The ability of the cells 100 and 110 to be sized to fit into the modules 20 is in part due to the ability to customize the sizes of the cells. In one embodiment, the cells in the present invention may be non-silicon based cells such as but not limited to thin-film solar cells that may be sized as desired while still providing a certain total output. For example, the module 20 of the present size may still provide at least 100 W of power at AM1.5 G exposure. Optionally, the module 20 may also provide at least 5 amp of current and at least 21 volts of voltage at AM1.5 G exposure. Details of some suitable cells can be found in U.S. patent application Ser. No. 11/362,266 filed Feb. 23, 2006, and Ser. No. 11/207,157 filed Aug. 16, 2005, both of which are fully incorporated herein by reference for all purposes. In one embodiment, cells 110 weigh less than 14 grams and cells 100 weigh less than 7 grams. Total module weight may be less than about 18 kg.
Although not limited to the following, the modules of
Referring now to
While the invention has been described and illustrated with reference to certain particular embodiments thereof, those skilled in the art will appreciate that various adaptations, changes, modifications, substitutions, deletions, or additions of procedures and protocols may be made without departing from the spirit and scope of the invention. For example, with any of the above embodiments, the number of cells can be varied in size and shape as desired to provide the required output or to meet certain constraints. As seen in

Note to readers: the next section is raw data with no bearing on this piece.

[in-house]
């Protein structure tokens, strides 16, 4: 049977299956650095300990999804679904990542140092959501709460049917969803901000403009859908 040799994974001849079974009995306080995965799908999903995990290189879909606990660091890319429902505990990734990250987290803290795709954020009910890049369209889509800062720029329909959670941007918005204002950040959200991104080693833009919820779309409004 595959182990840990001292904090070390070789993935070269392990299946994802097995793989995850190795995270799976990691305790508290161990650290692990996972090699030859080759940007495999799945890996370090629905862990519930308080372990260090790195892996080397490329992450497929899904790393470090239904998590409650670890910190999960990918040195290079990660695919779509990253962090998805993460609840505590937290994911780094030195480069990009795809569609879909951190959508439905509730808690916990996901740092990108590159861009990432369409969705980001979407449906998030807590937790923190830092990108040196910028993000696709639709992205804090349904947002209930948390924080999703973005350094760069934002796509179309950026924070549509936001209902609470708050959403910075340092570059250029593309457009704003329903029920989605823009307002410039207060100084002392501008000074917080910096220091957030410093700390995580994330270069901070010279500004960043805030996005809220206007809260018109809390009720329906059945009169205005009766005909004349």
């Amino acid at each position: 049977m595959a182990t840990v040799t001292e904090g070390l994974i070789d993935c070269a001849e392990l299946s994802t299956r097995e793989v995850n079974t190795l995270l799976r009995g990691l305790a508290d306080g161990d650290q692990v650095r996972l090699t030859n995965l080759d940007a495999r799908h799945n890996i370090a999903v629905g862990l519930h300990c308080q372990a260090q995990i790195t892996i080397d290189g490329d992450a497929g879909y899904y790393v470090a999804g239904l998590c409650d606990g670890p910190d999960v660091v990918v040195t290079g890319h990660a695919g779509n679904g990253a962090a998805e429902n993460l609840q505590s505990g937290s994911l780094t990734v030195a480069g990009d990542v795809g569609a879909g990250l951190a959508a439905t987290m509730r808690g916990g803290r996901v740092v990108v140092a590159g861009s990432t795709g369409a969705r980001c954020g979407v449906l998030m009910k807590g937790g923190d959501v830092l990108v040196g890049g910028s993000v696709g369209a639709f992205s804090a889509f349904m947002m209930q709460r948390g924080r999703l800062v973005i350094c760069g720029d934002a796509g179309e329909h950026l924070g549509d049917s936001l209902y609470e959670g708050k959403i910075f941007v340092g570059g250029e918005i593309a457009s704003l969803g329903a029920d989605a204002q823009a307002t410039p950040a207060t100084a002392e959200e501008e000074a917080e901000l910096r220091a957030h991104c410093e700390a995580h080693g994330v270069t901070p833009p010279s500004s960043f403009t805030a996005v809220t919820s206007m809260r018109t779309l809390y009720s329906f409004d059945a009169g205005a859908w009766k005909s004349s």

Furthermore, those of skill in the art will recognize that any of the embodiments of the present invention can be applied to almost any type of solar cell material and/or architecture. For example, the absorber layer in the solar cell may be an absorber layer comprised of silicon, amorphous silicon, organic oligomers or polymers (for organic solar cells), bi-layers or interpenetrating layers or inorganic and organic materials (for hybrid organic/inorganic solar cells), dye-sensitized titania nanoparticles in a liquid or gel-based electrolyte (for Graetzel cells in which an optically transparent film comprised of titanium dioxide particles a few nanometers in size is coated with a monolayer of charge transfer dye to sensitize the film for light harvesting), copper-indium-gallium-selenium (for CIGS solar cells), CdSe, CdTe, Cu(In,Ga)(S,Se)2, Cu(In,Ga,Al)(S,Se,Te)2, and/or combinations of the above, where the active materials are present in any of several forms including but not limited to bulk materials, micro-particles, nano-particles, or quantum dots. The CIGS cells may be formed by vacuum or non-vacuum processes. The processes may be one stage, two stage, or multi-stage CIGS processing techniques. Additionally, other possible absorber layers may be based on amorphous silicon (doped or undoped), a nanostructured layer having an inorganic porous semiconductor template with pores filled by an organic semiconductor material (see e.g., US Patent Application Publication US 2005-0121068 A1, which is incorporated herein by reference), a polymer/blend cell architecture, organic dyes, and/or C60 molecules, and/or other small molecules, micro-crystalline silicon cell architecture, randomly placed nanorods and/or tetrapods of inorganic materials dispersed in an organic matrix, quantum dot-based cells, or combinations of the above. Many of these types of cells can be fabricated on flexible substrates.